Wallabies players won’t be allowed to take sabbaticals, says chief

The Australian Rugby Union is digging its heels in on the controversial issue of player sabbaticals, with chief executive Bill Pulver declaring there is ”zero appetite” for relaxing Australia’s strict rules on Test eligibility.

Despite remarks made by ARU board member and Test great John Eales urging the organisation to be ”more creative” in its attempts to hold on to marquee players, Pulver all but shut the door on change ahead of a lunch in Sydney on Thursday. ”I’m not sure what John said so I’m not commenting on his remarks specifically, but the issue of the player contracting rules has been front and centre in our board discussions since I’ve been on board for the past 18 months,” he said. ”I can tell you there is zero appetite to change the policy that requires Wallabies to be playing domestic rugby in advance of being selected for the Wallabies.”

With fears circulating that Australia faces a mass exodus of its biggest stars after next year’s World Cup, Eales told Fox Sports that the time would come when the ARU would have to look at different ways to retain its best players. ”We’ve seen the All Blacks do it, giving people sabbaticals, and in the sabbaticals they can either have a rest or go and play on a lucrative contact overseas,” he told Rugby HQ last week. ”So I’m sure we have to be creative in some different ways.”

Dual international Israel Folau weighed in on the debate this week, saying it would be ”nice” if a select group of players had the opportunity to take up short-term contracts in Europe or Japan but still be eligible for Wallabies selection.

Pulver all but rejected their calls outright and scotched speculation that a subcommittee recently formed to review the ARU’s contracting policies would countenance the issue of sabbaticals. ”There is a lot of discussion around this but I have to be clear: I have zero appetite to change it,” Pulver said on Thursday. ”I think there’s a general level of support in the Australian rugby community that we want our best players playing in Australia. If you change that policy, it is my view that you are likely to lose more players to overseas markets, and that’s not what we want. Local crowds want to see their players playing in this country, the current policy allows that, and that’s why there is really no appetite to change it.”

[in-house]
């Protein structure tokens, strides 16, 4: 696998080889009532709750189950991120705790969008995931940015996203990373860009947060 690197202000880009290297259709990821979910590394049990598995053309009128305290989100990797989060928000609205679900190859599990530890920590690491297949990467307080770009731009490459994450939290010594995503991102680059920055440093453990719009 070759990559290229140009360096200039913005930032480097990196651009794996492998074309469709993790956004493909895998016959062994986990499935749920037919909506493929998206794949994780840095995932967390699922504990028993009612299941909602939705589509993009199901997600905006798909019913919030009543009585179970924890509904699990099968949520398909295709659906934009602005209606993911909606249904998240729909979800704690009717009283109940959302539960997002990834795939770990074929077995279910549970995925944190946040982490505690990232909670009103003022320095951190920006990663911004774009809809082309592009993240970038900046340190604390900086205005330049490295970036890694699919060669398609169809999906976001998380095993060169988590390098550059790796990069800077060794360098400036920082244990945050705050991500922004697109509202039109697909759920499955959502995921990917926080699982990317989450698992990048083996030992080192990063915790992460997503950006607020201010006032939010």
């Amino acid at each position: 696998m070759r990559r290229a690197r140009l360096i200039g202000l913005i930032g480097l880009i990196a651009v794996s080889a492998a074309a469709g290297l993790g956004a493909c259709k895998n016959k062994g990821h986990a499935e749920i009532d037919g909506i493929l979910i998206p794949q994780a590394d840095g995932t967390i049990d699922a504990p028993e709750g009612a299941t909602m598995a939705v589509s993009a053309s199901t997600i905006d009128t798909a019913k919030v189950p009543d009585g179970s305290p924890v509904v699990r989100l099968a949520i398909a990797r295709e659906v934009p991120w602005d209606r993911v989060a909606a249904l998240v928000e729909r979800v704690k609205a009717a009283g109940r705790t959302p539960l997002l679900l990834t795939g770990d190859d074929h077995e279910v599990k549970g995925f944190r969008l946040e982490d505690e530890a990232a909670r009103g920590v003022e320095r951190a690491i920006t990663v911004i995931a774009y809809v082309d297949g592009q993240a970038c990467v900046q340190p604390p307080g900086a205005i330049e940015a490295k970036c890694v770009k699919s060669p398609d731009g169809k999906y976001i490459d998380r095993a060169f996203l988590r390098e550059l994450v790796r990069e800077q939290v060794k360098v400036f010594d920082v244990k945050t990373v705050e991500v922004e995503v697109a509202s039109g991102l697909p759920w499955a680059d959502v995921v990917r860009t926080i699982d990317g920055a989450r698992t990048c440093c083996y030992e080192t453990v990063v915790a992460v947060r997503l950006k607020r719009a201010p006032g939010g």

Rugby Union Players’ Association chief Greg Harris also corrected suggestions the association had been invited to participate in the subcommittee’s deliberations. ”I have had some discussions with the ARU about contracts but at the end of the day I’m not surprised by the remarks because most of our discussions have been around a rather inflexible approach to an international labour market position,” Harris said. ”No one in Australian rugby is advocating a wholesale change in policy across the board. Any constructive dialogue on the matter would entail proper and careful consideration of the options and how things are managed.”

A key battleground is the contracting timeline, with all current deals holding players in Australia until December 31 the year their contracts finish, with some exceptions granted early release at the end of the Rugby Championship or final Bledisloe Cup Test, in October. RUPA and player agents have long argued that players not selected in Wallabies squads for the Rugby Championship should be allowed to leave after they have fulfilled their Super Rugby commitments.

Pulver took a hard line on this issue as well. ”That’s been a constant source of dialogue with the Players’ Association and some of the players, but again there’s really little appetite to review that as well. Particularly with the elite players that you’re talking about. Your national coach is fielding a team right up until December and he doesn’t want to remove access to any of that elite talent.”

Folau is one of a number of players who will come off contract after the World Cup. The ARU will struggle to match the money on offer from Europe and Japan, but could allow him the freedom to take up offers that would see him miss the spring tour and arrive back midway through the Super Rugby season. Pulver said he hoped Folau stayed in the game but reiterated his position. ”When it comes to that policy, I really do not see it changing and I think the logic’s pretty compelling,” he said.

”Why would you choose Wallabies from overseas markets, which would most likely then allow a serious exit of playing talent from this country and dilute the calibre of our competition? That’s not what we want to do with the game in Australia.”

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